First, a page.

If you have never checked your credit score before (and apparently 47% of us haven’t) it may surprise you to realise the amount of data these agencies hold on us. In a world where data is power, these agencies are controlling our access to all sorts of financial products so whether you are taking out a new mobile phone contract or trying to get a mortgage at some point your lender will refer to one or all of these agencies .
You should aim to check your credit score annually and especially before applying for new credit. This will allow you take action to improve your score and spot any mistakes or fraudulent applications made under your name. A good score lets lenders know you are a responsible borrower.
If you don’t have a good credit score don’t panic as there are things you can do to improve your position.
- Register to vote. You will find it difficult to access credit if you are not on the electoral role. Further information on how to register can be found at gov.uk/registertovote
- Get a credit record. If you have never had credit before then the agencies have nothing to score you on and this can result in a low score. Taking out a credit card or small loan and making the payments will help build your score.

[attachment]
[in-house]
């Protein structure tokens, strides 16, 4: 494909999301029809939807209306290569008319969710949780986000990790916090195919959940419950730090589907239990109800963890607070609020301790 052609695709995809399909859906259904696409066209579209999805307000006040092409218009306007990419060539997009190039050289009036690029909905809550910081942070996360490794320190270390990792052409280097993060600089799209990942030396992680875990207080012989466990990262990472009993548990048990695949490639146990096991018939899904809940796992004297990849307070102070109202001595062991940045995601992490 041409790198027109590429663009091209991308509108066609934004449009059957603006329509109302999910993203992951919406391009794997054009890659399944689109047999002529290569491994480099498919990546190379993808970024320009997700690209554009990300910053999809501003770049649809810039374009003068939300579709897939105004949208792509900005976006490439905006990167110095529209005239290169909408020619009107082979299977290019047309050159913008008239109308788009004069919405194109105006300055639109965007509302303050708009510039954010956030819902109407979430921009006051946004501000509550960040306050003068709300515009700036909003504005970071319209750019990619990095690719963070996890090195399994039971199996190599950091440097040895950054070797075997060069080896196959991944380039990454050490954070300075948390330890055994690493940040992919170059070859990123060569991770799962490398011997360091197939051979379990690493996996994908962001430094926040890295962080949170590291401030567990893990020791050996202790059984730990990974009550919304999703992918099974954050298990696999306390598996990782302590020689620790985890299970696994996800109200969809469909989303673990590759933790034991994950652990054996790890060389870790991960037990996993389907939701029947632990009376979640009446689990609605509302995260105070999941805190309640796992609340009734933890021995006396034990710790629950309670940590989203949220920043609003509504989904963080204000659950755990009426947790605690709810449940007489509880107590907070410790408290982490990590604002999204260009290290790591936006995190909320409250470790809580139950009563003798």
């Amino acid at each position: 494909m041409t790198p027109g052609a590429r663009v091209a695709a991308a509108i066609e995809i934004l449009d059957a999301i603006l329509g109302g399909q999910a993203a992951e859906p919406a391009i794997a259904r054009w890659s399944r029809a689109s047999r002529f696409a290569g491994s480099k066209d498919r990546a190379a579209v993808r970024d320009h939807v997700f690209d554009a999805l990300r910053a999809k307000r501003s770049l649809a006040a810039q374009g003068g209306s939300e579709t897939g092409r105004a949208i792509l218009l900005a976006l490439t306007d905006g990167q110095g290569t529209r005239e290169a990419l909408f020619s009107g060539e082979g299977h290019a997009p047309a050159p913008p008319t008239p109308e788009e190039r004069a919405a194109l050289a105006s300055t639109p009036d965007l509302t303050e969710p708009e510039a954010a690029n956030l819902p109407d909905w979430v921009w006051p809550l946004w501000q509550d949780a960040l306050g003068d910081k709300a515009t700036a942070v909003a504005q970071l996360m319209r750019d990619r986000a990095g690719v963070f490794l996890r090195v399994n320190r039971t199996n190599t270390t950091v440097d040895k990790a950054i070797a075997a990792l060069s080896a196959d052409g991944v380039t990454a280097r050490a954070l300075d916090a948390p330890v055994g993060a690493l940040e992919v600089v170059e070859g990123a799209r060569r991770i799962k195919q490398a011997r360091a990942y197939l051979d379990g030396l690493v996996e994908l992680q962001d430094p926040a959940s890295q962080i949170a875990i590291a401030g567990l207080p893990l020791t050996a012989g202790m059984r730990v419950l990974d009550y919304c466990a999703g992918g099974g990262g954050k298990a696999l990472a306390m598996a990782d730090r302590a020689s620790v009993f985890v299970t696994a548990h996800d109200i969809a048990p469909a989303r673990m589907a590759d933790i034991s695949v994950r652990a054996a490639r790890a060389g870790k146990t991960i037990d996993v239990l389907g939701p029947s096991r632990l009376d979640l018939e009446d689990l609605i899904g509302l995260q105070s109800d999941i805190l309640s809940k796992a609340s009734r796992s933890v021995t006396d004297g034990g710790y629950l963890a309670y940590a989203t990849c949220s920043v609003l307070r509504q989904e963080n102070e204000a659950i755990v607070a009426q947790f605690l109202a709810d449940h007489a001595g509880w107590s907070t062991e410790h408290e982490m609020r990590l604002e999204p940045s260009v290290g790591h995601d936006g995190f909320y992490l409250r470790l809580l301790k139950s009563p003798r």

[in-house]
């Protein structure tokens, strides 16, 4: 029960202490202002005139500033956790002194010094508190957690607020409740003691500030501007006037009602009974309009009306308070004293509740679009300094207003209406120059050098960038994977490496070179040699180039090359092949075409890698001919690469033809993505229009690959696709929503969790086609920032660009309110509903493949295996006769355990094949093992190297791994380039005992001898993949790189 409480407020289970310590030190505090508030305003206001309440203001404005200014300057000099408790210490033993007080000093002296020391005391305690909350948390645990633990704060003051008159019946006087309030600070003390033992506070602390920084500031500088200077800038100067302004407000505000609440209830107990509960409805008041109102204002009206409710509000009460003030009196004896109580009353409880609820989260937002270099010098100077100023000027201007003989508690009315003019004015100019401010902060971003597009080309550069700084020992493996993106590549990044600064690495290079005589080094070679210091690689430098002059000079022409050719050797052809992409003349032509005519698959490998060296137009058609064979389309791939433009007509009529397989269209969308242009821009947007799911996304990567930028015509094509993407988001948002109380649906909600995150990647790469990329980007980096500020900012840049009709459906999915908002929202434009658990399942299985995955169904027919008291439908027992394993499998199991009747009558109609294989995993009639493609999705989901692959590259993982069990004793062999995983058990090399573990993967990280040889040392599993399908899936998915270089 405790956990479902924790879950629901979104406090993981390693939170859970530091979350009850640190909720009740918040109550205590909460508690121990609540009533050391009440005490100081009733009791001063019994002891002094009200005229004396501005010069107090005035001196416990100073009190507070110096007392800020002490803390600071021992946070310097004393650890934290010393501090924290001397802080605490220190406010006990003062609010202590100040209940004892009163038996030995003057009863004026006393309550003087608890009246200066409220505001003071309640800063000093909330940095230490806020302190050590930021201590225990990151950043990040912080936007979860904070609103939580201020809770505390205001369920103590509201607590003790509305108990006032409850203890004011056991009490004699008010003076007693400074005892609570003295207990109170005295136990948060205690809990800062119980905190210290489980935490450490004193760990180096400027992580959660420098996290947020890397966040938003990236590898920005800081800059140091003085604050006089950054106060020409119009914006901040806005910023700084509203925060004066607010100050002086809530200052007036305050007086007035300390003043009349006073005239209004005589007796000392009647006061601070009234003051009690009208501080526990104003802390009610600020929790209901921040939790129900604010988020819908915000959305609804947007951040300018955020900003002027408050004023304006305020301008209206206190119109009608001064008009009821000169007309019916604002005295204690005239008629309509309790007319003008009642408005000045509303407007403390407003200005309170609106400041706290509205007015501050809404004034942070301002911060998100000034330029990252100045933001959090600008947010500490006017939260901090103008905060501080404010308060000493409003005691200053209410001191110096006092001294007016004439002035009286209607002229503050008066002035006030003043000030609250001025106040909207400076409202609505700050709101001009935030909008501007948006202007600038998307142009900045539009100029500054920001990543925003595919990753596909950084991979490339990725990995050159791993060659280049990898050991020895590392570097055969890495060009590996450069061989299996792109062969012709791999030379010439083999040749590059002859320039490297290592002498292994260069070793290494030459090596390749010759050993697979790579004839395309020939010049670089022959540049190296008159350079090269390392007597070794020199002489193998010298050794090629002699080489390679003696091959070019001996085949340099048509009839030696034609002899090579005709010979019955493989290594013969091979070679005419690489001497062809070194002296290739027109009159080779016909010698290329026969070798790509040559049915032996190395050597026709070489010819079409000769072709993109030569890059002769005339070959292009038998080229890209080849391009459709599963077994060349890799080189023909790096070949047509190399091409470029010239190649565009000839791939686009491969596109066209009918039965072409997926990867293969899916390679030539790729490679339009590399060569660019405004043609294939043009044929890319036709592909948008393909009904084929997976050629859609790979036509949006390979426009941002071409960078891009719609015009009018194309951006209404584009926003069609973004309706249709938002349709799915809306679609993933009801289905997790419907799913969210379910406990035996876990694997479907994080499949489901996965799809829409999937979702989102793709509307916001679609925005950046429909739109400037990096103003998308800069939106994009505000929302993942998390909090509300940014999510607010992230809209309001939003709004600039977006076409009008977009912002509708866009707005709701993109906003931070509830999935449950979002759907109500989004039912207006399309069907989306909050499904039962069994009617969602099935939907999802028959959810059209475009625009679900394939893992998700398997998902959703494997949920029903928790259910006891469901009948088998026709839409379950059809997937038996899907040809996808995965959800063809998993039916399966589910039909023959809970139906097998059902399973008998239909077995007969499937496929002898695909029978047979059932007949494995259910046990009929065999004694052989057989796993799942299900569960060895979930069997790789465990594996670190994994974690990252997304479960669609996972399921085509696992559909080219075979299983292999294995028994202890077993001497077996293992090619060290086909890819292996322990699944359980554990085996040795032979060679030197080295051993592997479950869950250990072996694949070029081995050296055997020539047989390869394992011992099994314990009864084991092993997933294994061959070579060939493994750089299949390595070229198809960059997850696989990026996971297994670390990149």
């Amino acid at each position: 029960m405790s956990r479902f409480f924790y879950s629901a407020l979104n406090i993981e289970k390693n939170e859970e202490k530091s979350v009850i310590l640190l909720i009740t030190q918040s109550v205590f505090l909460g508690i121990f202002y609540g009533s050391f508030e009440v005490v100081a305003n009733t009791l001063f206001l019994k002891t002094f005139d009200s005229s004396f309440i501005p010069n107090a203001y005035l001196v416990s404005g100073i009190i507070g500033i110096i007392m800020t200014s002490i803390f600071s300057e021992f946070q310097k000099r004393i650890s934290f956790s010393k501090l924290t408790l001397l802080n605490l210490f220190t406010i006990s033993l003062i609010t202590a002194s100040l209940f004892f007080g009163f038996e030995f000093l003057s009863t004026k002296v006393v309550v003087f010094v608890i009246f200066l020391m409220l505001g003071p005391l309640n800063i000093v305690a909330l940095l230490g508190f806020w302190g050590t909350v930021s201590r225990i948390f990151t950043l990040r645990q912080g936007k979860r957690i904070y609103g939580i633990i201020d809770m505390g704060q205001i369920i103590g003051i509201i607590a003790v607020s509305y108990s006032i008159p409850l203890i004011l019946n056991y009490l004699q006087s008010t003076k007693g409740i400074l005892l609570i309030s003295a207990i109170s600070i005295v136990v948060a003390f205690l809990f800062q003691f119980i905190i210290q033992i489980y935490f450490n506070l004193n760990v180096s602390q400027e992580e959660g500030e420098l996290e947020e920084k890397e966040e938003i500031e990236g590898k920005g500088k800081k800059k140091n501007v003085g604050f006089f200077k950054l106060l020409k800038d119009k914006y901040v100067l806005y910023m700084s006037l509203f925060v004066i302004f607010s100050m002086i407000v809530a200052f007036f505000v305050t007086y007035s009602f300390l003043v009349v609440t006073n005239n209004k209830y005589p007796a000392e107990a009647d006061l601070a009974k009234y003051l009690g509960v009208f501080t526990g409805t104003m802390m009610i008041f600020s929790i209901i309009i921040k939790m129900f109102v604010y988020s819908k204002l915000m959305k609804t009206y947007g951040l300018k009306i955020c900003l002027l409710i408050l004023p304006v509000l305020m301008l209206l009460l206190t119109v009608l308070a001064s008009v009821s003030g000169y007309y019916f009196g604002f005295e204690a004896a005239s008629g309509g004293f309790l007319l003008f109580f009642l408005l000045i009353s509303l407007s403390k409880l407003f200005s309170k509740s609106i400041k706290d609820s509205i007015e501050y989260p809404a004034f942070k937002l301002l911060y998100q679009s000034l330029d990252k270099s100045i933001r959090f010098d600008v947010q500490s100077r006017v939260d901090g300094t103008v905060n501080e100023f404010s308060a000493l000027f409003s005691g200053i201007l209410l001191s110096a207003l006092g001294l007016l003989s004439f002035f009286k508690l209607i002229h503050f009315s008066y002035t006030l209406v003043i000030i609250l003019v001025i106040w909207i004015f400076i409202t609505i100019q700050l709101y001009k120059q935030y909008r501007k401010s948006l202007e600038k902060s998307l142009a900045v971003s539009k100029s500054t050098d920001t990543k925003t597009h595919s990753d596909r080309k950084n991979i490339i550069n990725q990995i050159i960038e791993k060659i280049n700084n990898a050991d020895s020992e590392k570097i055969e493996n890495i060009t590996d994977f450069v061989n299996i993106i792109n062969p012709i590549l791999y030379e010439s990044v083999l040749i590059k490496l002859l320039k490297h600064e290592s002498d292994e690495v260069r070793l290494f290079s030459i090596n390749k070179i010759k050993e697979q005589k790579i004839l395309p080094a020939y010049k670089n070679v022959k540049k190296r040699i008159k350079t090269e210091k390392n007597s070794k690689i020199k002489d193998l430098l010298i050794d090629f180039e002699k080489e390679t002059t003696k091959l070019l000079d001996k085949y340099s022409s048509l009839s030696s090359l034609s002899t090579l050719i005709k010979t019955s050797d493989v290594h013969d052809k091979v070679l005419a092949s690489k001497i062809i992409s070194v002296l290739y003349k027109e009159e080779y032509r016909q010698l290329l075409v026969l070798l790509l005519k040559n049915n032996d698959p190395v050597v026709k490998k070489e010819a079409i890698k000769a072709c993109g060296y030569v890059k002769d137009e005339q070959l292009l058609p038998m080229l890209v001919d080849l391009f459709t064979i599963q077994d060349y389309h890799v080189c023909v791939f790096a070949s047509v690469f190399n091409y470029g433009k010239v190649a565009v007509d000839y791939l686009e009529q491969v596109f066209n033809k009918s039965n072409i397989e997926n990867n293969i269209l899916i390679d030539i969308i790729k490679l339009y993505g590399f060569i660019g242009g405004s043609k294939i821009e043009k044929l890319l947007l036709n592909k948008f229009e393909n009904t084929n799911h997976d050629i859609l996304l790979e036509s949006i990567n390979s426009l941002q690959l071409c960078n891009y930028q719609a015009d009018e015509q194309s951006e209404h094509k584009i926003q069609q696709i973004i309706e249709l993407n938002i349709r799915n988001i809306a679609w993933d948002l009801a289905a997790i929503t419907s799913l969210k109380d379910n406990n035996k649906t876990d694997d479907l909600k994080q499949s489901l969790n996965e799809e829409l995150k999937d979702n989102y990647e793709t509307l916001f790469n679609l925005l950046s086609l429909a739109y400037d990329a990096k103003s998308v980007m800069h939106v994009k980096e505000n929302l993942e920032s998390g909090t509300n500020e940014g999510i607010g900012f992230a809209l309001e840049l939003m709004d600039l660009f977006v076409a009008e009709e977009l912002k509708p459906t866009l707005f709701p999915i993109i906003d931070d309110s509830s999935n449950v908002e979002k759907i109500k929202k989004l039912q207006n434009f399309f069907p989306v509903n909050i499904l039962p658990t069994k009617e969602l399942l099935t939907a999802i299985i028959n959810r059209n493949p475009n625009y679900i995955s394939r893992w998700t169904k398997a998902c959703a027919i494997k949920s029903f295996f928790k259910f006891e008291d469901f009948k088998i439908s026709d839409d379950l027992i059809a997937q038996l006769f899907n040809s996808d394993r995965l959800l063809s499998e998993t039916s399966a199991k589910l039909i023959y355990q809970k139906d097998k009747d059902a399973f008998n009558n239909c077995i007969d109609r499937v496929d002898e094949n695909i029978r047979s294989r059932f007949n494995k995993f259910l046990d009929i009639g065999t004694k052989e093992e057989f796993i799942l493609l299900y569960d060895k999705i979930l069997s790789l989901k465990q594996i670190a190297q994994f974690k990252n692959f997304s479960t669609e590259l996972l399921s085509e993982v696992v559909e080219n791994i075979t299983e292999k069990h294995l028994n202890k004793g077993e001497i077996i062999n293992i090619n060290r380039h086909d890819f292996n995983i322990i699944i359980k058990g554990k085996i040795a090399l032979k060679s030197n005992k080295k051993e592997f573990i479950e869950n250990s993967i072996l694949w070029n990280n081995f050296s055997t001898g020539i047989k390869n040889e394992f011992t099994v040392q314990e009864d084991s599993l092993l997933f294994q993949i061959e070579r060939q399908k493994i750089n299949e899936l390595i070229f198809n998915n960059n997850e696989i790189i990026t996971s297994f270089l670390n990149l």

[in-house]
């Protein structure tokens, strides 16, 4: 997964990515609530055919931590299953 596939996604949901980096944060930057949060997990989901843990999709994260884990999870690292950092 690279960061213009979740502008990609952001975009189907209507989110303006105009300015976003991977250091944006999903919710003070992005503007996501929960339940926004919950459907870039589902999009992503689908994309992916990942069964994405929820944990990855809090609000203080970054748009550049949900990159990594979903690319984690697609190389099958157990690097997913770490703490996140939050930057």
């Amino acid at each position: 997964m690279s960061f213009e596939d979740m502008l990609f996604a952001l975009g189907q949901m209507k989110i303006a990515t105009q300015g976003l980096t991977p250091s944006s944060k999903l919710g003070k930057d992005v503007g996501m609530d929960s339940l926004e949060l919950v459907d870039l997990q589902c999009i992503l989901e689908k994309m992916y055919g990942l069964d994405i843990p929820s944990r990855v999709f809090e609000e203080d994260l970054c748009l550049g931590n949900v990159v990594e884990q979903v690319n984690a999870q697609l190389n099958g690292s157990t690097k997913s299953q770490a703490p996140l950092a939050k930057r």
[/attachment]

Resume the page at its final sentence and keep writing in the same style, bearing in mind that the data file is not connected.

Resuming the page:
- Be a responsible borrower. Lenders always want responsible borrowers and things like paying by direct debit will help as you will not inadvertently forget to make a payment. If you are borrowing on a credit card aim to keep your balance under 50% of the approved borrowing limit.
- End financial links. If you no longer connected with someone you previously shared financial links with then you can ask the credit agencies to add a ‘note of disassociation’ to your record. Your ex-partner’s financial behaviour will not affect your future applications.
- Use an eligibility calculator. Each time you apply for credit this is recorded on your file and making multiple applications may detrimentally affect your score. Using an eligibility calculator lets you see how likely you are to be accepted before you apply and will not affect your credit score.
Knowing your score is only the first stage. Understanding what is influencing your score (up or down) is the next stage. For example, using up to or over 90% of your available credit card limit or missing a repayment will lower your score whereas registering to vote or ending an old financial relationship will boost it.
Credit agencies don’t always get it right to get your record corrected. If you have been refused credit you can ask why but you need to ask the correct person. Experian, one of the 3 credit checking agencies, has a credit refusal tool to help you understand why you might have been refused and what action you can take.
We have very little control over the information gathered by the credit checking agencies and we cannot opt out of the system but what we can do, to the best of our ability, is make sure the information they hold is accurate.